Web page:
REL Strata III review.

Discussion in 'Speakers' started by Scott_N, Dec 15, 2003.

  1. Scott_N

    Scott_N Second Unit

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    Saturday I picked up the Strata III I had ordered and got it setup using the track 4 from the soundtrack of Sneakers which has a repetitive bass drum. I ended up placing it in a corner to the left of my system and with a crossover setting of 27hz and the gain at the 12 o'clock position. Now to the sound. I hate subwoofers in music. I mean I really despise them and I thought I would never use one in my 2-channel system. All the subwoofers i've heard have the same boomy and muddy hyped up mid-bass with overhang that really bothers me. But this sub is nothing like the other subs i've heard. I like two-way speakers because of the way they image and my Tetra Space's are a two-way speaker. They have a open and spacious sound but they don't do low bass very well. My amp is a Conrad Johnson CAV-50 which has a great midrange and mid-bass but also doesn't have much slam.
    Well this sub was just what I needed. Unless you knew I had a sub you would not be able to tell because of the way it blends with my mains. With the sub everything I played from rock to classical and jazz sounded fuller and with more weight. Taking out the sub made everything sound leaner and thinner. The sub made the stage a little deeper and wider and the midrange smoother. If you like musical bass then this sub is for you. Now I have the imaging of a two-way and the full balanced sound of a good full range speaker.
     
  2. BruceD

    BruceD Screenwriter

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  3. Edward J M

    Edward J M Cinematographer

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  4. dave alan

    dave alan Second Unit

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    Edward,

    This is one of the best articles I've read for a basic foundation.

    I've pasted an excerpt below because few seem to see the significance of time alignment in subwoofer integration.

    Most processors don't include time alignment for the sub and most subs are placed nowhere near equidistance to the LP with the mains they are supposed to 'blend seamlessly' with.

    Also, [some] multiple driver subs are designed such that they are impossible to time align with the sats.

    Excerpt from link:

    A Linkwitz-Riley crossover applied to drivers that are not time-corrected loses most of its magic. The lobing error is no longer zero; it exhibits a frequency dependent tilt with magnitude errors as shown in Figure 7b.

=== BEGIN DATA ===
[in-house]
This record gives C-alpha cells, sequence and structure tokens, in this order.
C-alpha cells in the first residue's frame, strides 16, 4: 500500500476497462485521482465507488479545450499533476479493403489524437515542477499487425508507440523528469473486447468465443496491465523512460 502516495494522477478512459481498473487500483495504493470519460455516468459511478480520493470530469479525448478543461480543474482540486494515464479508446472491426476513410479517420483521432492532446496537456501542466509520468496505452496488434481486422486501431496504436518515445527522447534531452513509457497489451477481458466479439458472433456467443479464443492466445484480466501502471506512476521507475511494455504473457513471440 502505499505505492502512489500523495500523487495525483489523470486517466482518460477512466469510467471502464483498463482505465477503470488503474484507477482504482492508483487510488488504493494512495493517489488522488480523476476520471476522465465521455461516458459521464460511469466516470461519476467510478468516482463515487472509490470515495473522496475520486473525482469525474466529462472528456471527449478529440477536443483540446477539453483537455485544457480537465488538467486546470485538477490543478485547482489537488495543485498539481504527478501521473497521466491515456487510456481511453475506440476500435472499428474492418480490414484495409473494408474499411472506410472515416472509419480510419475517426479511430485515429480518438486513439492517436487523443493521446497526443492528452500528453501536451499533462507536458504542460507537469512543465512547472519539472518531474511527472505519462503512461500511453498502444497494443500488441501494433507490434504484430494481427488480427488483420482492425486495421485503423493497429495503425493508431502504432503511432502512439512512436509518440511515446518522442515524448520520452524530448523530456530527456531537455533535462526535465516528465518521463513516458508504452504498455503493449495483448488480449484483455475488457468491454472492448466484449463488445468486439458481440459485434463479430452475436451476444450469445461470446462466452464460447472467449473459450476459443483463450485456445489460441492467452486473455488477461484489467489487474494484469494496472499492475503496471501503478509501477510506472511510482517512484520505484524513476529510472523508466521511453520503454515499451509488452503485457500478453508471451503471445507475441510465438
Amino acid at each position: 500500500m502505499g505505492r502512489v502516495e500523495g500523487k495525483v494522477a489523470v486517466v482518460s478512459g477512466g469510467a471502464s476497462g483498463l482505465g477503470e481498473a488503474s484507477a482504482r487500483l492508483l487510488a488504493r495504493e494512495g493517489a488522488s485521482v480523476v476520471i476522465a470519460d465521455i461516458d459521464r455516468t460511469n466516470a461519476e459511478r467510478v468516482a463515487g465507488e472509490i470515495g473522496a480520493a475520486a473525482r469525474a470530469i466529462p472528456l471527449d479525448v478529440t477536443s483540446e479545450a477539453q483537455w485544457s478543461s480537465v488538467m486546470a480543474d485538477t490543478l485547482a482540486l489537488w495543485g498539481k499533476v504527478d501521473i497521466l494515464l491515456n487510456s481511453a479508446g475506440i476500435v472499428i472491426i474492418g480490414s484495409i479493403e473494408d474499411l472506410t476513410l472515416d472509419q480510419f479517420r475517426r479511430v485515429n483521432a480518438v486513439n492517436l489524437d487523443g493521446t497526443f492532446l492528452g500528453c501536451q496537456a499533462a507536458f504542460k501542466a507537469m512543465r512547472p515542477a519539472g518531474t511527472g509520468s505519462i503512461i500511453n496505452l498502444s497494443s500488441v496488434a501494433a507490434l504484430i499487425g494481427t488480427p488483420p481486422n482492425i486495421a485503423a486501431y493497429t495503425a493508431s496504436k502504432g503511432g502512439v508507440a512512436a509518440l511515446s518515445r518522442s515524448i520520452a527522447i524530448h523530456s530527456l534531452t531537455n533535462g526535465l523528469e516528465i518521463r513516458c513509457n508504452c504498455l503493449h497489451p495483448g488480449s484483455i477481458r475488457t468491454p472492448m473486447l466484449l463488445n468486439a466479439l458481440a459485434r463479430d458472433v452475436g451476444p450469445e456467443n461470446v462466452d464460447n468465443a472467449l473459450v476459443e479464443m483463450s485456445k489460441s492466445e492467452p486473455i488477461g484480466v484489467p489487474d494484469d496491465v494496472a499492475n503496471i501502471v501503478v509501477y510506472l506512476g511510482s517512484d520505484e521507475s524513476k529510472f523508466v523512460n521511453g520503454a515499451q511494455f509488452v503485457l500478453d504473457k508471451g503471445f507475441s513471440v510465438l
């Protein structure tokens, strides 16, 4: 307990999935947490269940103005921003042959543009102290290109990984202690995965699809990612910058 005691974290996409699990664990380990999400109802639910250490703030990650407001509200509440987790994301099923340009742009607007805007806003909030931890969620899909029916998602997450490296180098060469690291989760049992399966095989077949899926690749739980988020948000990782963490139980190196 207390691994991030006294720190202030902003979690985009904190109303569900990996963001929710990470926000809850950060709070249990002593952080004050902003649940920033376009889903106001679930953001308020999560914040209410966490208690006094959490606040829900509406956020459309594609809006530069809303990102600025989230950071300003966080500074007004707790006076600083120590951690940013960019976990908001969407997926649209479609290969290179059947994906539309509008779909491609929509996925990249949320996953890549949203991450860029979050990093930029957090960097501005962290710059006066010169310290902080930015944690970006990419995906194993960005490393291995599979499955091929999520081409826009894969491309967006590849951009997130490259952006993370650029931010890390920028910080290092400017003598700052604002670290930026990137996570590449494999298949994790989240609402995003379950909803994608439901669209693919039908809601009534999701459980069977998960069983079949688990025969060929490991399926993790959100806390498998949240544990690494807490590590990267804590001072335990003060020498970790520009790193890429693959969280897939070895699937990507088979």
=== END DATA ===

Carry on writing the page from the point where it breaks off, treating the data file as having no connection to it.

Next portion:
5. Edward J M

    Edward J M Cinematographer

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    Thanks, Dave - I'll print that hotlinked report out and study it in detail.

    Do you know if the typical digital bass management circuit compensates for phase shift? Unless user variable, the typical BM circuit employs 2nd order high pass and 4th order low pass filter slopes. Wouldn't a 2nd order high pass filter normally introduce a phase shift into the subwoofer signal?

    Thanks,

    Ed
     
  6. dave alan

    dave alan Second Unit

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    Edward,

    Try This

    You can search FIR and IIR (finite impulse response and infinite impulse response) filters for tons of info on digital BM.

    The short answer is 'yes', IMO. A high pass filter cannot possibly be universal to every loudspeaker model out there.

    Some day the filters will be in the speakers as part of an all digital setup, and, therefore be optimal in every way.

    I don't look for that to be something we'll see very soon though, so I've been working on an active, analog version of this as a 7.1+1 system for about a year.

    With all the room mode/EQ buzz, people seem to have completely overlooked the simpler causes of peaks/dips in response such as what effect a HP filter of a given design has on a particular speaker.

    The Qx of a HP filter may cause a rather huge hump at crossover and have differing end result slopes, causing a 'hole' and/or shifting the crossover up from the LF point.

    Time alignment, filter 'Q' and slopes and phase alignment are the place to start in trying to properly optimize subwoofer/satellite integration.